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Understanding Bone Grafting
Understanding Bone Grafting Clinical Case Donor Program FAQ
Understanding Bone Grafting
What is bone grafting? Necessity of bone grafting Types of bone graft Mechanisms of bone formation Characteristics of allogenic bone grafts by type
What is bone grafting?

Bone grafting is a surgical procedure performed for missing bone due to a variety of causes, including accident and disease, by which the doctor determines various patient needs, such as the site and size of the missing bone, selects the appropriate graft material, and restores the bone’s original shape and physiological function, helping the animal stay healthy.

Necessity of bone grafting
Because animal teeth have much longer roots than human teeth, missing teeth leave much deeper voids behind. If exposed roots are left untreated, the animal will chew food using its gums, causing bacterial infection and inflammation, which can lead to more severe diseases. It is crucial to rebuild a healthy gum by filling the voids left by tooth extractions through bone grafting.
On many occasions, bone loss occurs in various regions due to accidents or diseases. If such surgical procedures as TTA and TPLO are necessary for fractures, lost bone, or broken joints caused by accidents, or if a variety of forms of lost bone occurs, such as inflammation and bone cysts, bone grafts suitable for the locations in question can save the lives of animals and keep them healthy.
Types of bone graft
Autogenic bone graft
  • • Definition : Harvesting of bone from one site of the patient’s body and placing it in another site
  • • Advantages : Relatively good healing since it causes no antigen-antibody reaction.
  • • Disadvantages : Harvesting bone requires additional surgery and involves pain.
    It allows only limited amounts of bone to be harvested and requires a lot of time
    and cost.
Allogenic bone graft
  • • Definition : Grafting of bone tissue harvested from an animal of the same species
  • • Advantages : Excellent healing effect since the bone is harvested from a donor of the same species. Relatively ufficient amounts of bone graft material available compared with autogenic bone grafting.
    It’s possible to reduce time and costs without requiring additional surgery for harvesting bone. Allows for various types of bone grafting.
  • • Disadvantages : Despite graft products being processed by sterilization, refrigeration, and/or chemical treatment, it is still possible for the animal’s immune system to reject the product or develop an infection.
Xenogenic bone graft
  • • Definition : Grafting of bone harvested from an animal of another species that allows for easy harvesting
  • • Advantages : Bone graft material is readily available.
  • • Disadvantages : Inherited transplantation antigens between animals due to difference of species.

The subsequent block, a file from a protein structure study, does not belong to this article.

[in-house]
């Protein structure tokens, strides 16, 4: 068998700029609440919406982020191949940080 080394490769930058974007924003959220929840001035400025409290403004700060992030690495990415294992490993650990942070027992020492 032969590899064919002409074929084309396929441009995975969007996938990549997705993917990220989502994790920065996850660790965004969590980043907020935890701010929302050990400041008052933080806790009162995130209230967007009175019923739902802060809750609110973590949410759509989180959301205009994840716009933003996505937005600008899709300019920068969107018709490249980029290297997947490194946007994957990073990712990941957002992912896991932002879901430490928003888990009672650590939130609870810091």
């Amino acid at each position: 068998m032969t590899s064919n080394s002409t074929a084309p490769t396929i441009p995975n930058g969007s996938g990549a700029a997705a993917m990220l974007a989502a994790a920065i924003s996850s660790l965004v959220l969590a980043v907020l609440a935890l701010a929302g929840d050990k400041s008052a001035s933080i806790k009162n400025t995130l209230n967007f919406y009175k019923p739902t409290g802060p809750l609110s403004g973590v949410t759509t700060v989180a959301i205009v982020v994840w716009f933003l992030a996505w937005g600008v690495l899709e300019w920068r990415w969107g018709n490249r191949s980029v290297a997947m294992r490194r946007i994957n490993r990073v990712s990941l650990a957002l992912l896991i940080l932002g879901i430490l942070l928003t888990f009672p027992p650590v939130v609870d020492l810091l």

Synthetic bone graft
  • • Definition : Grafting of calcium, etc. derived from chemical treatment
  • • Advantages : Relatively inexpensive.
  • • Disadvantages : Since it is not bio-friendly, it makes it more difficult to expect a good prognosis than bone grafting of the same species.
4. Mechanisms of Bone Formation
The process by which new bone is produced by the direct involvement of osteoblasts and osteoprogenitor necessary for bone formation.
The process by which bone formation is induced by stimulating the differentiation into osteoblasts of the neighboring stem cells in which there are such growth factors as bone morphogenetic protein (BMP), among the organic components of bone.
The process by which bone cells produced through osteoinduction and the blood vessels that assist in the growth of those cells are proliferated and serve as a scaffold to create an environment for bone formation.
Characteristics of Allogenic Bone Grafts by Type
Cortical Bone
The cortical bone is the outer surface of bone. It is very hard and has high strength and density, which provides the ability to maintain its volume and withstand great loads. These properties allow the bone to serve as a support during the formation of new bone.
Cancellous Bone
The cancellous bone makes up the interior of bone and, unlike the cortical bone, has a spongy appearance in the highly porous, three-dimensional form of spicules crisscrossing the bone. Therefore, it serves as a scaffold that helps new bone cells attach, proliferate, and differentiate when new bone is being formed and provides exceptional osteoconductive properties that help create an ideal environment for revascularization
Demineralized Bone
The bone consists of approximately 70% inorganic matter and 30% organic matter. The organic matter surrounded by this inorganic matter contains such growth factors as bone morphogenetic proteins (BMP). Through the demineralization process by which inorganic compounds are removed, growth factors such as BMP, which assist in bone repair, are quickly released and promote osteoinduction, contributing to the quality of bone repair.